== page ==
what do u guys think of this?
 

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I believe 6x9's were designed by car makers due the fact back in the 50'-60's the amps they used were tubes, then early low powered transistors of only a watt or two.They needed a large efficient speaker to over come all the noise those car made.
They were first put in the center dash or console for mono and as fm stereo came in they would fit in the rear shelf.
Then Gm came out with the 4x10 to fit in the rear shelf of their Cutlass.
I dont really think they had sound quality in mind when they designed them, more like they have to fit in the car and be efficient enough to hear.
But then came the late 70's and early 80's with booster EQ's and Dolby tape decks and the demand for higher quality speakers.
I think this is where Clarion,Pioneer and Kenwood started making the high end stuff.
6x9's included.
But I still dont know about those 4x10's.Why even bother.They could of just put 6x9's in those big bulky doors.
It's packaging first way before power. Interior room has always been a desired attribute. The rear seats get mounted as far back as possible to get legroom. That is, before it cuts into headroom. What you have left is a typical almost rectangular rear shelf behind the seats.

To get the most output suface area is increased by specifying an irregular speaker. Even if you had 1kw at your disposal the speaker has it's limits. The vast majority of car speakers have been very basic motors that can't take advantage of large increases in power. There was a need for suface area to get output and therefore the ovals.

That's why the same principles apply today, despite increases in stroke. JL's quote is largely correct I would say, use whatever maximizes cone area, be it round, oval, square, etc.

ovals aren't inherently better or worse than round speakers and the ultimate performance does depend on the rest of the design.

However, the oval shape does "spread the chaos" of bending modes around, which often results in a diminishing of the peaks and dips caused by those modes. The different dispersion patters along long and short axes can also be helpful, but a 6x9 woofer (just like other speakers) ought to be low passed before the dispersion narrows if you're using it in a car.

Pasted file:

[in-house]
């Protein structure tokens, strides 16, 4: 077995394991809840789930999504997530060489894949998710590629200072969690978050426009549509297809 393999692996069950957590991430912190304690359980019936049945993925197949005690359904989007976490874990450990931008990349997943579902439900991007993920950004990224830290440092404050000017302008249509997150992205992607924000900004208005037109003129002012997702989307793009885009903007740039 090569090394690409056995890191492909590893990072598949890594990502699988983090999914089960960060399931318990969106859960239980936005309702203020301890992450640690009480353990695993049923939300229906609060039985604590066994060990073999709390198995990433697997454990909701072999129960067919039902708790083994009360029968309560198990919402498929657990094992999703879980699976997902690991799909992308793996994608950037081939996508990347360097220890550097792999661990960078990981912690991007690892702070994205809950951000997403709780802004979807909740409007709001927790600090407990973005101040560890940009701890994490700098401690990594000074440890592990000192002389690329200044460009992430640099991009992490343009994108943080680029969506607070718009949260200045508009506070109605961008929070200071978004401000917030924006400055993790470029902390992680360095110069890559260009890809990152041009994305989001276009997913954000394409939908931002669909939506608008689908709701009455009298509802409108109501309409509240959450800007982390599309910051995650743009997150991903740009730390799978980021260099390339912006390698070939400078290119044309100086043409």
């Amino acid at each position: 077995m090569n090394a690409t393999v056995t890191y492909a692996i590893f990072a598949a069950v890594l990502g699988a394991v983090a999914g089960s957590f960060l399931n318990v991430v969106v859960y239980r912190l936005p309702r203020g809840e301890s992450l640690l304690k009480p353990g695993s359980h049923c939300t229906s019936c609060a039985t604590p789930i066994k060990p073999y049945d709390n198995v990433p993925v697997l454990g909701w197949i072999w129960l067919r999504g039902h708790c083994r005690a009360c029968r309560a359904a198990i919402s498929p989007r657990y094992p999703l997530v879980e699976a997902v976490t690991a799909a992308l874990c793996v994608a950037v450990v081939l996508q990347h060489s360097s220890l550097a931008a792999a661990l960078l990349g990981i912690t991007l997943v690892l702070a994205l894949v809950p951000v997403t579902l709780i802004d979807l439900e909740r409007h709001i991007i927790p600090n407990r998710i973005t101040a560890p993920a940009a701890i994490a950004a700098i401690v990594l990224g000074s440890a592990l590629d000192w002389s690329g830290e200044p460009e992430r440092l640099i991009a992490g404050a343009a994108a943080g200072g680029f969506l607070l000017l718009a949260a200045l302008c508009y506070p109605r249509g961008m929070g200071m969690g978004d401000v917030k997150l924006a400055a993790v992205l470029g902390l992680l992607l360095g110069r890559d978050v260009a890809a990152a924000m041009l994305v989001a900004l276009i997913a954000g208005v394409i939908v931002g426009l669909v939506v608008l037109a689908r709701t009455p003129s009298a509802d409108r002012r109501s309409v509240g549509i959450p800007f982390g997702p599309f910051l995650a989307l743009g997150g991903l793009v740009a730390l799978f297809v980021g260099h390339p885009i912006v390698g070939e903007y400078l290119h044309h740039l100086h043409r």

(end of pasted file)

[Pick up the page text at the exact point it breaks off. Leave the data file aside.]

Andy, could you expand on that if you see this?
 

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Thats kinda what I was getting at.They need as much cone area as they could get to fit into the area they had available.Its like the speaker was just an after thought and shaped to fit.I think the 6x9 worked so well they just kept on using it.The 6x9 was a more efficient design than just a 4,5 or 6.
I have seen oval speakers in older home units also.Some were very large,15x10 inch's.
But I dont think they were as old as the automotive designs.But I could be wrong.
All of the oval speakers I've came across were IB except for the dedicated subs like the Boston SPG555-4.
 

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It definitely is an afterthought. OEM drivers must cost a few bucks to make for most cars.
 

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Andy, could you expand on that if you see this?
He's talking about polar response. A 6x9 will beam like a 6" driver on the short axis and like a 9" driver on the long axis. Having read many post from Andy, he's a firm believer in LPing drivers before beaming in order to avoid having to angle the speaker.

Kelvin
 

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To me Iwould think today they have looken.at what could fix or help the 6x9 and corrected or greatly improved. But perhaps they just make budget ones that will give the buys lots of bass and they make money off people who.don't know better and want to replace factory speakers
 

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He's talking about polar response. A 6x9 will beam like a 6" driver on the short axis and like a 9" driver on the long axis. Having read many post from Andy, he's a firm believer in LPing drivers before beaming in order to avoid having to angle the speaker.

Kelvin
Yeah, I got that part. I wanted more on controlling dispersion in a car. Seems like he's not a big fan. There are two schools of thought on this.
 

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Thats kinda what I was getting at.They need as much cone area as they could get to fit into the area they had available.Its like the speaker was just an after thought and shaped to fit.I think the 6x9 worked so well they just kept on using it.The 6x9 was a more efficient design than just a 4,5 or 6.
I have seen oval speakers in older home units also.Some were very large,15x10 inch's.
But I dont think they were as old as the automotive designs.But I could be wrong.
All of the oval speakers I've came across were IB except for the dedicated subs like the Boston SPG555-4.
You bet... IIRC my parent's console stereo had 6X9's and they were in this strange styrofoam wrapped enclosure....

There was also the "Camaro phenomena" where you could take a set of 6X9's put them in that rear shelf (when they still had shelves (that dates me )) and off that "waveguide" of a sloped rear glass they could and did make an UNGODLY amount of low end for a minimal amount of cone surface area and excursion by today's standards.

There are two schools of thought on this.
[winning]
 

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When you guys figure beaming frequencies, are you saying an 8" speaker has an 8" cone? Because most 8s have a 6" cone from srround to surround.

Just curious.